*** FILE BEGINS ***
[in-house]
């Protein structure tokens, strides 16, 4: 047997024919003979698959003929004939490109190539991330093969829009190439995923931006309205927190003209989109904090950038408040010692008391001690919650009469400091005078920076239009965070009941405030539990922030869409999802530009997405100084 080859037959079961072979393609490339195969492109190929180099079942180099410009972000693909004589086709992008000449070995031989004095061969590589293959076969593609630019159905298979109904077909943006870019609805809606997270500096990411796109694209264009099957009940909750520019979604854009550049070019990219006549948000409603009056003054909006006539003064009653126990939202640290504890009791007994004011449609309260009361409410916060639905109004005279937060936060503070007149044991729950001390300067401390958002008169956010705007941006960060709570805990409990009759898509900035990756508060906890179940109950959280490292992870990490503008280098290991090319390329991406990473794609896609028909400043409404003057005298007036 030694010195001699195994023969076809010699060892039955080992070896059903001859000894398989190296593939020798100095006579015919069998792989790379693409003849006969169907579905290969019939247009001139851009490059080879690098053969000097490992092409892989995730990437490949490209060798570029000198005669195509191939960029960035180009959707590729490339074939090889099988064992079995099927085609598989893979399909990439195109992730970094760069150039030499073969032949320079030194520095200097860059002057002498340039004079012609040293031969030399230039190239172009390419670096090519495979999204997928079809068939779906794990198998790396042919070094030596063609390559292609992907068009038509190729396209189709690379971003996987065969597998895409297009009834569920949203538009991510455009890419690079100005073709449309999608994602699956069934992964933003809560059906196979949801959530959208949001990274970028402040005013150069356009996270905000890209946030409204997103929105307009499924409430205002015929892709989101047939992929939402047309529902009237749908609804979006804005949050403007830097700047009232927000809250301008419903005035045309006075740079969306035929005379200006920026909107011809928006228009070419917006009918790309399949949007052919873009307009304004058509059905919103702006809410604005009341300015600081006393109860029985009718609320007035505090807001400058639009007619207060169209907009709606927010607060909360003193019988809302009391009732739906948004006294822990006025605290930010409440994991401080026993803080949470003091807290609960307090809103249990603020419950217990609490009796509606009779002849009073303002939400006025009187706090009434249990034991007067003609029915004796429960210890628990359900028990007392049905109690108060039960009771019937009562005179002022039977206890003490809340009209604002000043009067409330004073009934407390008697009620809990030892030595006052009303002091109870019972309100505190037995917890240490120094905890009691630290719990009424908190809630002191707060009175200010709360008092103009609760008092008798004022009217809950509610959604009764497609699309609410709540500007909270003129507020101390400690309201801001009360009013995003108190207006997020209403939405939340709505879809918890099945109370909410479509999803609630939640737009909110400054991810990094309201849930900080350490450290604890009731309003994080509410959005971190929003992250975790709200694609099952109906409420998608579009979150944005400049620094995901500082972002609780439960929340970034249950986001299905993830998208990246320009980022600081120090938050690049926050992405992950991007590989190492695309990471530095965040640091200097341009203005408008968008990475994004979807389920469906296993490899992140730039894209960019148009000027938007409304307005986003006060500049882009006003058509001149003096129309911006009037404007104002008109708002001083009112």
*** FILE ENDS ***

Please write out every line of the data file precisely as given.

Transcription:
[in-house]
């Protein structure tokens, strides 16, 4: 047997024919003979698959003929004939490109190539991330093969829009190439995923931006309205927190003209989109904090950038408040010692008391001690919650009469400091005078920076239009965070009941405030539990922030869409999802530009997405100084 080859037959079961072979393609490339195969492109190929180099079942180099410009972000693909004589086709992008000449070995031989004095061969590589293959076969593609630019159905298979109904077909943006870019609805809606997270500096990411796109694209264009099957009940909750520019979604854009550049070019990219006549948000409603009056003054909006006539003064009653126990939202640290504890009791007994004011449609309260009361409410916060639905109004005279937060936060503070007149044991729950001390300067401390958002008169956010705007941006960060709570805990409990009759898509900035990756508060906890179940109950959280490292992870990490503008280098290991090319390329991406990473794609896609028909400043409404003057005298007036 030694010195001699195994023969076809010699060892039955080992070896059903001859000894398989190296593939020798100095006579015919069998792989790379693409003849006969169907579905290969019939247009001139851009490059080879690098053969000097490992092409892989995730990437490949490209060798570029000198005669195509191939960029960035180009959707590729490339074939090889099988064992079995099927085609598989893979399909990439195109992730970094760069150039030499073969032949320079030194520095200097860059002057002498340039004079012609040293031969030399230039190239172009390419670096090519495979999204997928079809068939779906794990198998790396042919070094030596063609390559292609992907068009038509190729396209189709690379971003996987065969597998895409297009009834569920949203538009991510455009890419690079100005073709449309999608994602699956069934992964933003809560059906196979949801959530959208949001990274970028402040005013150069356009996270905000890209946030409204997103929105307009499924409430205002015929892709989101047939992929939402047309529902009237749908609804979006804005949050403007830097700047009232927000809250301008419903005035045309006075740079969306035929005379200006920026909107011809928006228009070419917006009918790309399949949007052919873009307009304004058509059905919103702006809410604005009341300015600081006393109860029985009718609320007035505090807001400058639009007619207060169209907009709606927010607060909360003193019988809302009391009732739906948004006294822990006025605290930010409440994991401080026993803080949470003091807290609960307090809103249990603020419950217990609490009796509606009779002849009073303002939400006025009187706090009434249990034991007067003609029915004796429960210890628990359900028990007392049905109690108060039960009771019937009562005179002022039977206890003490809340009209604002000043009067409330004073009934407390008697009620809990030892030595006052009303002091109870019972309100505190037995917890240490120094905890009691630290719990009424908190809630002191707060009175200010709360008092103009609760008092008798004022009217809950509610959604009764497609699309609410709540500007909270003129507020101390400690309201801001009360009013995003108190207006997020209403939405939340709505879809918890099945109370909410479509999803609630939640737009909110400054991810990094309201849930900080350490450290604890009731309003994080509410959005971190929003992250975790709200694609099952109906409420998608579009979150944005400049620094995901500082972002609780439960929340970034249950986001299905993830998208990246320009980022600081120090938050690049926050992405992950991007590989190492695309990471530095965040640091200097341009203005408008968008990475994004979807389920469906296993490899992140730039894209960019148009000027938007409304307005986003006060500049882009006003058509001149003096129309911006009037404007104002008109708002001083009112």